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J Clin Child Adolesc Psychol. 2007 Jul-Sep;36(3):305-18.

The moderating effects of parenting styles in the association between behavioral inhibition and parent-reported guilt and empathy in preschool children.

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Department of Psychology, University of New Orleans, New Orleans, LA 70148, USA.


This study investigated interactions between children's temperament and parenting styles in their association with measures of guilt and empathy. Participants were 87 predominantly Caucasian, middle-class mothers and their children between the ages of 3 and 5 (M = 4.39, SD = .51). Children nominated by their preschool teachers as being behaviorally inhibited showed higher levels of parent-rated guilt and empathy than uninhibited children, irrespective of the type and quality of parenting they experienced. However, for uninhibited children, greater inconsistent discipline was associated with lower levels of guilt and lower levels of empathy, whereas higher levels of authoritarian parenting were associated with higher levels of guilt. These results support the presence of important interactions between temperament and parenting in explaining two critical dimensions of callous-unemotional traits.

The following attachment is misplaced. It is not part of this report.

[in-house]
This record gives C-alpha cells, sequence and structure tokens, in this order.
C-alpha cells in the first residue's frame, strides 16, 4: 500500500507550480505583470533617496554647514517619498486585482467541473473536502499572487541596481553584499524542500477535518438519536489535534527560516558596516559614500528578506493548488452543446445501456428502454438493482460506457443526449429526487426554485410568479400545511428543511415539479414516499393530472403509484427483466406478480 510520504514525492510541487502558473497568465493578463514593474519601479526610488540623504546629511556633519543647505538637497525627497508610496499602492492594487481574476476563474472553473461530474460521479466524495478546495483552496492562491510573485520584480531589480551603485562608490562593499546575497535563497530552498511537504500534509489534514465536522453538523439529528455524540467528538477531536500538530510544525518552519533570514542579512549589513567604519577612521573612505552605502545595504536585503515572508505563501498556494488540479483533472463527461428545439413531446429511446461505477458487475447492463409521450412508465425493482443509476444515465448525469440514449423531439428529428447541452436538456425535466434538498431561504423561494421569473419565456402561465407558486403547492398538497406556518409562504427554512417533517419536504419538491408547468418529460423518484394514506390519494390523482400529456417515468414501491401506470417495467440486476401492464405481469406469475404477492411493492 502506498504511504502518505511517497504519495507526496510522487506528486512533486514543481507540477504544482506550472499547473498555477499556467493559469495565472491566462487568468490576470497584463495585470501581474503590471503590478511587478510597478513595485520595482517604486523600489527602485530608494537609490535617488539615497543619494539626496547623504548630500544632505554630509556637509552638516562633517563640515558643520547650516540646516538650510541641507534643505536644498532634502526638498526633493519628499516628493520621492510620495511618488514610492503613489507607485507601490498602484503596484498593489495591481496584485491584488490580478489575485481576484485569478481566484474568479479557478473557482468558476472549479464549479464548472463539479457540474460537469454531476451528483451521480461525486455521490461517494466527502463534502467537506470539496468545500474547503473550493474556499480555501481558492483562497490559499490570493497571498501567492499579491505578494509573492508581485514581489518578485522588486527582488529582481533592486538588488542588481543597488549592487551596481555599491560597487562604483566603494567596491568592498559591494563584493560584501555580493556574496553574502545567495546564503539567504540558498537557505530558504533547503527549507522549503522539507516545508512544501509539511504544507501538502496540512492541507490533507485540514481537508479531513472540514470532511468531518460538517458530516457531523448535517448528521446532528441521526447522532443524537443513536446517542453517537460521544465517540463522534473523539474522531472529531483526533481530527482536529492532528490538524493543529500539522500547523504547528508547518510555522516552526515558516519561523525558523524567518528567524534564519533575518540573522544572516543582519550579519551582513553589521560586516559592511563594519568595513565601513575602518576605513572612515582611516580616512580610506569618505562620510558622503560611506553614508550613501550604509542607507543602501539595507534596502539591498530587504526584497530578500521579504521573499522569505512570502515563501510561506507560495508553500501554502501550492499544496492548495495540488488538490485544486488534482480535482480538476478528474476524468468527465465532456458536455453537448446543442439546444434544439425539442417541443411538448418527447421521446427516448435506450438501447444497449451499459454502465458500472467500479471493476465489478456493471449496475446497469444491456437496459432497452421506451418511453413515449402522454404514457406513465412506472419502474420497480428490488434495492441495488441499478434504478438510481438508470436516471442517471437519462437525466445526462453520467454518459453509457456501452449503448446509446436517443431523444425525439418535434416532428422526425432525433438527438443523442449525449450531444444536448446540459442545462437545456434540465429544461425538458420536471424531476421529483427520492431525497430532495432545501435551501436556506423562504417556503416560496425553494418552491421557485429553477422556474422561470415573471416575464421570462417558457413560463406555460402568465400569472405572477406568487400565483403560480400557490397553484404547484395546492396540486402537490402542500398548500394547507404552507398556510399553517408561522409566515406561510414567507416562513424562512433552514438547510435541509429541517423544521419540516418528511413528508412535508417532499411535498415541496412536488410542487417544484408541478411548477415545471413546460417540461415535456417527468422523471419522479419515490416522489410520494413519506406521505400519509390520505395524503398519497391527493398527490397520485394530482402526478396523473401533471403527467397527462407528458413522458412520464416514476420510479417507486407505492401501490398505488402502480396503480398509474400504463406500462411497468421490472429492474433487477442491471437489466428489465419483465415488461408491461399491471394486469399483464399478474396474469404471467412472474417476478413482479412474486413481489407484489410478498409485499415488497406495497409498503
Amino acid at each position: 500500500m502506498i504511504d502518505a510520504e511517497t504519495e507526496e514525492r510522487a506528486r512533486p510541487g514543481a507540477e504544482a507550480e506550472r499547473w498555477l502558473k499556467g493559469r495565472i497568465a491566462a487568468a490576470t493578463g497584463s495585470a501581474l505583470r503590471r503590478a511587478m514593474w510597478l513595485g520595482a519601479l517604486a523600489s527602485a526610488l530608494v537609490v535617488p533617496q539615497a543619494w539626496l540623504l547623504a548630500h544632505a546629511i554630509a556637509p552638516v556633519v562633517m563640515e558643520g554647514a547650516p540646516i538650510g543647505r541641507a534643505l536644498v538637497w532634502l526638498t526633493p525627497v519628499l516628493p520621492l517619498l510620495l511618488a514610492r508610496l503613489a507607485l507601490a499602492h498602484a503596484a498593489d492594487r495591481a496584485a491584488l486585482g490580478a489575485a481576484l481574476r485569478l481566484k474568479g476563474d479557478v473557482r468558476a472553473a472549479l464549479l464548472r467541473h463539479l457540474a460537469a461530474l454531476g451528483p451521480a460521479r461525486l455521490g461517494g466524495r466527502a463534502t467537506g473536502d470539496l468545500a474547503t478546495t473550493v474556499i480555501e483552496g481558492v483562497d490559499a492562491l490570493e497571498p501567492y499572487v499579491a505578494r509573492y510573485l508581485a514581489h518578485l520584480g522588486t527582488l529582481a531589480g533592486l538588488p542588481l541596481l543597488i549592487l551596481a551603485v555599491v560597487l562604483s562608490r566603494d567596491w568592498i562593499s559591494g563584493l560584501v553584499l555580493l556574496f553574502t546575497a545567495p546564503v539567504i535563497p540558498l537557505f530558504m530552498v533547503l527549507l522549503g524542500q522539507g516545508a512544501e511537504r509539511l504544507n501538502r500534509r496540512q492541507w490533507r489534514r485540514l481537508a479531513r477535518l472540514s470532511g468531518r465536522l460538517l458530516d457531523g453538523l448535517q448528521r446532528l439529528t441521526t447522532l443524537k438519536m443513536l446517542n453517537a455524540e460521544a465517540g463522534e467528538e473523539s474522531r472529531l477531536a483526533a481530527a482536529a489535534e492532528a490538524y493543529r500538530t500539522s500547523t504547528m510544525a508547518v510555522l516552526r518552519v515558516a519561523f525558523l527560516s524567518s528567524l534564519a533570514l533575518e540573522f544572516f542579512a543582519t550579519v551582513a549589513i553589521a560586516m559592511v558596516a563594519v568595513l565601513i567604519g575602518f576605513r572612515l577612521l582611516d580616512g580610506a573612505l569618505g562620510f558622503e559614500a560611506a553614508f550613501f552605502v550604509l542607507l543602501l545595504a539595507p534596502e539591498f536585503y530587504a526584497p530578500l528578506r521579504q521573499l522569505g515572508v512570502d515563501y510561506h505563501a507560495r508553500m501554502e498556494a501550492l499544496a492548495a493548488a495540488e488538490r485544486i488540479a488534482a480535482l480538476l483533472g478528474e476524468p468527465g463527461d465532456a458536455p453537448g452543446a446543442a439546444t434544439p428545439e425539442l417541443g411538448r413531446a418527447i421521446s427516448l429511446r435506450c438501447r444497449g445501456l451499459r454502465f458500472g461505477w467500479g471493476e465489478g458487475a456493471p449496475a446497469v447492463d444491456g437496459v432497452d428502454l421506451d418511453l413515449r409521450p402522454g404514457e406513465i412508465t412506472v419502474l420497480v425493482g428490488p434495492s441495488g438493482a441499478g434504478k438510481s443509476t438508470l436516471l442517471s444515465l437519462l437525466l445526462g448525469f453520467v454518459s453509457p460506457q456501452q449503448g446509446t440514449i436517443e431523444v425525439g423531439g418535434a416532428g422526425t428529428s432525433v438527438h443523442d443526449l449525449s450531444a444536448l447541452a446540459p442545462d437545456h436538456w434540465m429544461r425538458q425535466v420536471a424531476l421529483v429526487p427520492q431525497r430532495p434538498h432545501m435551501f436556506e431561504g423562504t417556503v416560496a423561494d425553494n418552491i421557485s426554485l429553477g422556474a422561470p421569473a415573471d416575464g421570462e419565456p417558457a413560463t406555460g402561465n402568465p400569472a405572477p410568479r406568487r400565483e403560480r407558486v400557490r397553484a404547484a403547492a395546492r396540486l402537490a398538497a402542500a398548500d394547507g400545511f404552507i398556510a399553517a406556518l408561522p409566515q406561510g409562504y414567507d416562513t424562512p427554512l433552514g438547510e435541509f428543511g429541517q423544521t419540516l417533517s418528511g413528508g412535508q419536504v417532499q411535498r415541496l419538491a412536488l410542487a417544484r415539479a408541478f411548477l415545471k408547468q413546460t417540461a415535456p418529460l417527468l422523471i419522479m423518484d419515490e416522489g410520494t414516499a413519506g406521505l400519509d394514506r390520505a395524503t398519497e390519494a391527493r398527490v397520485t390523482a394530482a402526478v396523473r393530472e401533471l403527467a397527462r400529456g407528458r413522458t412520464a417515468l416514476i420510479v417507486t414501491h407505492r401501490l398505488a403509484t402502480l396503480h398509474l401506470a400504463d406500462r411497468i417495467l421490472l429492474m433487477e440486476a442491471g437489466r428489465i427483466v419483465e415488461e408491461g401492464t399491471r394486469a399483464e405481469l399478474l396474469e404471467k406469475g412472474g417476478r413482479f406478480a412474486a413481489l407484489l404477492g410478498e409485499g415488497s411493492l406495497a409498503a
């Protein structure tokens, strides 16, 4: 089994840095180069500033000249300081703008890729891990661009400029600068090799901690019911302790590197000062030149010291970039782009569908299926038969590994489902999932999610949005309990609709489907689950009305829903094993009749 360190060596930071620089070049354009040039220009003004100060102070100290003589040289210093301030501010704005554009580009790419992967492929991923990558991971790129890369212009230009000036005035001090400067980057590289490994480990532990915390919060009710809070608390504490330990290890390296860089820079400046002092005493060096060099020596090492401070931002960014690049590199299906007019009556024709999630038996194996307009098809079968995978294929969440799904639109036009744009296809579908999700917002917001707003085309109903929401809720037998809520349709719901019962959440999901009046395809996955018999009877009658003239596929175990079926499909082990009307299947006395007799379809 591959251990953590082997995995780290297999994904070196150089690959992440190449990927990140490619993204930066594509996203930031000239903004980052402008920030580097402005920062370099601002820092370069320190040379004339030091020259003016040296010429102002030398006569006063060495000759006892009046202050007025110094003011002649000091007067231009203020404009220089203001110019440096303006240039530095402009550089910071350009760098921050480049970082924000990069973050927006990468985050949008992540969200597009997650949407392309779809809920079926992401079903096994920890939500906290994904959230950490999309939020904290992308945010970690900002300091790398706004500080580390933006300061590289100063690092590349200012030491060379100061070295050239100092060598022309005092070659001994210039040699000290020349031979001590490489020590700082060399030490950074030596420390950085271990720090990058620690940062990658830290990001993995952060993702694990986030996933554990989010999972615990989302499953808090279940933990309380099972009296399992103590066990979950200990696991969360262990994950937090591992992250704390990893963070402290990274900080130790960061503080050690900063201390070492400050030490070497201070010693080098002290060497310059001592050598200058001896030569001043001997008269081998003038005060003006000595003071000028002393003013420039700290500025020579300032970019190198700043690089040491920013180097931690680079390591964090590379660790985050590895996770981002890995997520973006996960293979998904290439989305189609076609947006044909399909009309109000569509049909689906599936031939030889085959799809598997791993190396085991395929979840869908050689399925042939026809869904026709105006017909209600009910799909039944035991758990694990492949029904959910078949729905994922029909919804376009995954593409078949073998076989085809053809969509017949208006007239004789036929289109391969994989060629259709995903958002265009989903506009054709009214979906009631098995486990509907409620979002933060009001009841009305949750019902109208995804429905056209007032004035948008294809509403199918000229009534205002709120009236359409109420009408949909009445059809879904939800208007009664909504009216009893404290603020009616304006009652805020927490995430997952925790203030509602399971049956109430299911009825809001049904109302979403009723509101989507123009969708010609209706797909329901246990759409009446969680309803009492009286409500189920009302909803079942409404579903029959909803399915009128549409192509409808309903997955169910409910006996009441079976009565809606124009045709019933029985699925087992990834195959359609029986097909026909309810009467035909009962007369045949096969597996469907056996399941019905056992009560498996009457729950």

[Indexed for MEDLINE]

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